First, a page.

In New York City, a bitcoin ATM operator was charged with operating an illegal business “targeting individuals engaged in criminal activity.” The District Attorney in charge said: “Robert Taylor allegedly went to great lengths to keep his bitcoin kiosk business as secretive as possible in order to attract a clientele willing to pay for anonymity.”
Operator of 46 bitcoin ATMs indicted
On Wednesday, Manhattan District Attorney Alvin Bragg Jr. announced that Robert Taylor was indicted “for operating an illegal bitcoin ATM business that he sold to individuals engaged in criminal activity.”
The announcement reads:
Taylor operated bitcoin kiosks in at least 46 locations in New York City, mostly laundromats, but also in New Jersey and Miami.
Between 2017 and 2018, the 35-year-old “transferred more than $5.6 million of his customers’ cash into bitcoin, while charging fees ranging from 10% to 20%,” the district attorney’s office reported.
Taylor is charged with “multiple counts of operating an unlicensed money transfer business, third-degree criminal tax fraud, and offering a fraudulent document for filing in the first degree.”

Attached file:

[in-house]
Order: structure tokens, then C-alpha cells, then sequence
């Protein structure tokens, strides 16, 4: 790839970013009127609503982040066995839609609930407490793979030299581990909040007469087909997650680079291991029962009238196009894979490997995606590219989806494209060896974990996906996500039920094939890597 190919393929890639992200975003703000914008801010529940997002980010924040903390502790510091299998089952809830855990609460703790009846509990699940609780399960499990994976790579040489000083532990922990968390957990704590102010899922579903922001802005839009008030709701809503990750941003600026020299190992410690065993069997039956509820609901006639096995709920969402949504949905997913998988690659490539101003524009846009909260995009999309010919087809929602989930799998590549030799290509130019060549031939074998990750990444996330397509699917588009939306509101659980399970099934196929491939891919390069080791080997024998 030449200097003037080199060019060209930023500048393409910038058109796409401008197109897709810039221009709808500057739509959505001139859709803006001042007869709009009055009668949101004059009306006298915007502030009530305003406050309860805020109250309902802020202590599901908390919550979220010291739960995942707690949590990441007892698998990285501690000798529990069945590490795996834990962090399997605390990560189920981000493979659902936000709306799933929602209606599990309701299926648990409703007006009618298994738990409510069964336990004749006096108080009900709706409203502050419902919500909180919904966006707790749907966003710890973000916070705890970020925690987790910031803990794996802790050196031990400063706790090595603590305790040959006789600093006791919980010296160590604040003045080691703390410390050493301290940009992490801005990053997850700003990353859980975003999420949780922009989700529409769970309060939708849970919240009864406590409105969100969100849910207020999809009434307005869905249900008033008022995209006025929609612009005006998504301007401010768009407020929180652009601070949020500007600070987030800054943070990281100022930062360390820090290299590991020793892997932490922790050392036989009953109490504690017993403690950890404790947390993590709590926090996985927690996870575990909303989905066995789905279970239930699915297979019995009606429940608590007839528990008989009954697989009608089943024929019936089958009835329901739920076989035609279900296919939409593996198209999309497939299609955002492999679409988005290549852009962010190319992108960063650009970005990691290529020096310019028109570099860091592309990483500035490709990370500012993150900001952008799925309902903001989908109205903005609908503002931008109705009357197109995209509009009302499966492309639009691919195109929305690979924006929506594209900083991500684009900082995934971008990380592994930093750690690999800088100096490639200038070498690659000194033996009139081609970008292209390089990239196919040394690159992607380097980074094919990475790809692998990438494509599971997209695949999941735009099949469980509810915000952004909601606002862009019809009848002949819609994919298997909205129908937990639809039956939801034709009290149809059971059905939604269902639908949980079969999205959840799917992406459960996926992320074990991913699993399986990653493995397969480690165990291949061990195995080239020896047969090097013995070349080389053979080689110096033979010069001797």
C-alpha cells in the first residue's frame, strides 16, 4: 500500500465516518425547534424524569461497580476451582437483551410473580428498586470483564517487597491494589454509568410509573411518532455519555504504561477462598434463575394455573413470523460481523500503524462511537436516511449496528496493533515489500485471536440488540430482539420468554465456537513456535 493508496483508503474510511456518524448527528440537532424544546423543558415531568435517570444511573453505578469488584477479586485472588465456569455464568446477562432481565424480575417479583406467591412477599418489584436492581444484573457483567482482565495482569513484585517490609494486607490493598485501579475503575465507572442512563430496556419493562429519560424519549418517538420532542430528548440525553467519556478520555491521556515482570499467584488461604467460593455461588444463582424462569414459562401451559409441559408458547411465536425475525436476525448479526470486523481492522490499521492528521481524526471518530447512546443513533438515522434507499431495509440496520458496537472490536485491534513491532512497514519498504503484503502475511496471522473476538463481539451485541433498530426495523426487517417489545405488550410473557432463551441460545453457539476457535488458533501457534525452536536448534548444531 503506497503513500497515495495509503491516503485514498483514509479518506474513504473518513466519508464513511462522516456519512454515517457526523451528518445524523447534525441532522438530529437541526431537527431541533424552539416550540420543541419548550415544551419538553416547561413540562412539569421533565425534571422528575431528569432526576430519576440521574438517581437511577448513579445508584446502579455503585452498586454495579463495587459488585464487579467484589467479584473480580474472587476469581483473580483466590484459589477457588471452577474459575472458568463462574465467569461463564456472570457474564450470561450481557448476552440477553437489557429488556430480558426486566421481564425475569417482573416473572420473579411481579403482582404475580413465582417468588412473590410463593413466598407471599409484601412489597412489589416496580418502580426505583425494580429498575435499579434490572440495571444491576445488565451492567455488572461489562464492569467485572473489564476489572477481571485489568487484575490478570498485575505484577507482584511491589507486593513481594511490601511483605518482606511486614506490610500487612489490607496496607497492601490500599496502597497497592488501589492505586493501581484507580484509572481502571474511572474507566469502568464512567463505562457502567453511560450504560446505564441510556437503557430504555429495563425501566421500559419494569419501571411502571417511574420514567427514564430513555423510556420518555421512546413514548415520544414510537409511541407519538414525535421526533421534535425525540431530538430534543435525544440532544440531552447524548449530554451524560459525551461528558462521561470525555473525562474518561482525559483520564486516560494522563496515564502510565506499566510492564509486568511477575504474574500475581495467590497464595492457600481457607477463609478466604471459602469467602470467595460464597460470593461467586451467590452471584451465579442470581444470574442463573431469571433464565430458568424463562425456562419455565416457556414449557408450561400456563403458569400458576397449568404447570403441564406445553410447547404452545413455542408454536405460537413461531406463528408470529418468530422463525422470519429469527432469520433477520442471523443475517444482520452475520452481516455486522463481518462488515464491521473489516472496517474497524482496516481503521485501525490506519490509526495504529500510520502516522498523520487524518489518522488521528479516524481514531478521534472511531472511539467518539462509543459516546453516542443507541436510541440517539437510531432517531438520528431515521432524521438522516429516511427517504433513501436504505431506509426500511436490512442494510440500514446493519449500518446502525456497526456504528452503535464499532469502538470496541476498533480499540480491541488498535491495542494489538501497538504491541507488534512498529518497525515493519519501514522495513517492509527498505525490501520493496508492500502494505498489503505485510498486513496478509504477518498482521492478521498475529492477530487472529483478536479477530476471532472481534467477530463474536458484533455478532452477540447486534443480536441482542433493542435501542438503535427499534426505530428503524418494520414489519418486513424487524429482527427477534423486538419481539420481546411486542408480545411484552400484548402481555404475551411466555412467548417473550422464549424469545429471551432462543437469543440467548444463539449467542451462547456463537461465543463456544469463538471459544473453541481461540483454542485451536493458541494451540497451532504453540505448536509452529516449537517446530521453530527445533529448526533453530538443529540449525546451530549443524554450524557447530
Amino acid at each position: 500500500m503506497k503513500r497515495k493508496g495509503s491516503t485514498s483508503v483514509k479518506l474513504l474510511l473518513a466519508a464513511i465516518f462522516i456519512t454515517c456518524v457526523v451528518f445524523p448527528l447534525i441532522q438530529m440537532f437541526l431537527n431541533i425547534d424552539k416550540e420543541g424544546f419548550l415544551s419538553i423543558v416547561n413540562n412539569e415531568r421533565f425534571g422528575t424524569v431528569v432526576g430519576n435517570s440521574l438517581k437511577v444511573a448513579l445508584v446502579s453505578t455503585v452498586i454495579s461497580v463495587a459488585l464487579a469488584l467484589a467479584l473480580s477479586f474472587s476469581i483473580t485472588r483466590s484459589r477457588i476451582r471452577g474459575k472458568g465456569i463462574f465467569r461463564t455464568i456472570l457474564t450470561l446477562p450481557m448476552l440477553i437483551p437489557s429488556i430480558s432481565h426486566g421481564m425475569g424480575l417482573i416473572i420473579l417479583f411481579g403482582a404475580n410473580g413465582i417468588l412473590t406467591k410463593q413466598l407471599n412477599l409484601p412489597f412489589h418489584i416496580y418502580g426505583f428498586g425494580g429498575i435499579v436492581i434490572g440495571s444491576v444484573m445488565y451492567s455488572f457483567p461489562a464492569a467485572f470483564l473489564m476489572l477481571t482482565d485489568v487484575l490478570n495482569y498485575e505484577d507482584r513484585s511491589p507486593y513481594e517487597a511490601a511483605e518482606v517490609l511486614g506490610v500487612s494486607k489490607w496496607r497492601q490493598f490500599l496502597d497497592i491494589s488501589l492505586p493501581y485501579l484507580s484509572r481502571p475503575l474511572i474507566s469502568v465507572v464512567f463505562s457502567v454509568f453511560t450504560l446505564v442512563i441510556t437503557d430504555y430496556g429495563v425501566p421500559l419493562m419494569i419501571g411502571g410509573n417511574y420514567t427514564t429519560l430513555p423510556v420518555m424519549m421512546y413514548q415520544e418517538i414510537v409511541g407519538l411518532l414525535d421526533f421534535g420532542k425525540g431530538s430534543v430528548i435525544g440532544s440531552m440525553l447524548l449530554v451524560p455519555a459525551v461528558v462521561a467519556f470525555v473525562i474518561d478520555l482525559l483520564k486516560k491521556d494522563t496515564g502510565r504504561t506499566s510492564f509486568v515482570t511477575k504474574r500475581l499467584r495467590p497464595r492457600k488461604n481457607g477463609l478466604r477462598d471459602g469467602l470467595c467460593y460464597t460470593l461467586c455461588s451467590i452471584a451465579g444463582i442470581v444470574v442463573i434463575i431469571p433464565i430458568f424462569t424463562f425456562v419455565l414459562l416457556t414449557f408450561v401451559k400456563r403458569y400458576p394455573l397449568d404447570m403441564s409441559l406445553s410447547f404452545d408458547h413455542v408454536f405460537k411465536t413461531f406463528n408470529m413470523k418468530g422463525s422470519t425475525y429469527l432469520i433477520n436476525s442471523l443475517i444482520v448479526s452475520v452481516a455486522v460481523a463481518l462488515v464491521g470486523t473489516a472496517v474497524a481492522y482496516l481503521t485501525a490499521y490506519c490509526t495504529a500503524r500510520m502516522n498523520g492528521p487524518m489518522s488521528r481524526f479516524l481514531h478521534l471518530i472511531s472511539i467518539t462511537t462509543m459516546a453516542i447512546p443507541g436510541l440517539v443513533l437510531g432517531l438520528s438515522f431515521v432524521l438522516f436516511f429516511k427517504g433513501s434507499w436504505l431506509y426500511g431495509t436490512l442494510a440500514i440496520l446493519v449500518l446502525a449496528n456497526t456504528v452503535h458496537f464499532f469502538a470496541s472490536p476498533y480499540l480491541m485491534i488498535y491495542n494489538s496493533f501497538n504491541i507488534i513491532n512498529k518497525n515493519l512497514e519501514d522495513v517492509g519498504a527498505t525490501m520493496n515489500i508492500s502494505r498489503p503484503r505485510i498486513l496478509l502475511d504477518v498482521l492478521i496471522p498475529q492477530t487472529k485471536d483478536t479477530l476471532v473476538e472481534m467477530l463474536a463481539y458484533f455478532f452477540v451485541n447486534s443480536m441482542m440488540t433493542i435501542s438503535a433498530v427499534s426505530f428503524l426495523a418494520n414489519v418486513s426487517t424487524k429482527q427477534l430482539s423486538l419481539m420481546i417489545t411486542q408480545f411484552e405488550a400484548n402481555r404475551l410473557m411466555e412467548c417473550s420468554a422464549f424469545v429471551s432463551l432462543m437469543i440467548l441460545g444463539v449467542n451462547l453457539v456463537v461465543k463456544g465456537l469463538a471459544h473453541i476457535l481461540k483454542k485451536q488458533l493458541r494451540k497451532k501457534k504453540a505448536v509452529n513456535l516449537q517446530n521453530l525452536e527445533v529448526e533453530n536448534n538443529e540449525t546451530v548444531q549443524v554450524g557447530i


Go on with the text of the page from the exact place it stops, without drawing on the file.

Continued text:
Bragg described, “Robert Taylor allegedly went to great lengths to keep his bitcoin kiosk business secret in order to attract a clientele willing to pay for anonymity,” specifying
As cryptocurrencies such as bitcoin proliferate, they continue to attract a wide range of abusers who hope to evade law enforcement.
The ad further notes:
A total of $250,000 in cash was seized from Taylor’s apartment as well as 20 bitcoin ATMs containing $44,000 in cash as a result of search warrants.
A forensic examination revealed that between September 2017 and November 2018, over $5.6 million in cash was deposited into Taylor’s bitcoin ATMs. More than $590,000 in fees were collected and about $160,000 was transferred to Taylor’s personal bank accounts.
However, Taylor reported income of about $3,000 on his 2017 tax return and a loss of $140,000 on his 2018 tax return.
In addition, his business did not hold a money transmission license or a virtual currency business license (Bitlicense) from the New York State Department of Financial Services (DFS). He also did not hold a license from the U.S. Department of the Treasury’s Financial Crimes Enforcement Network (FinCEN).
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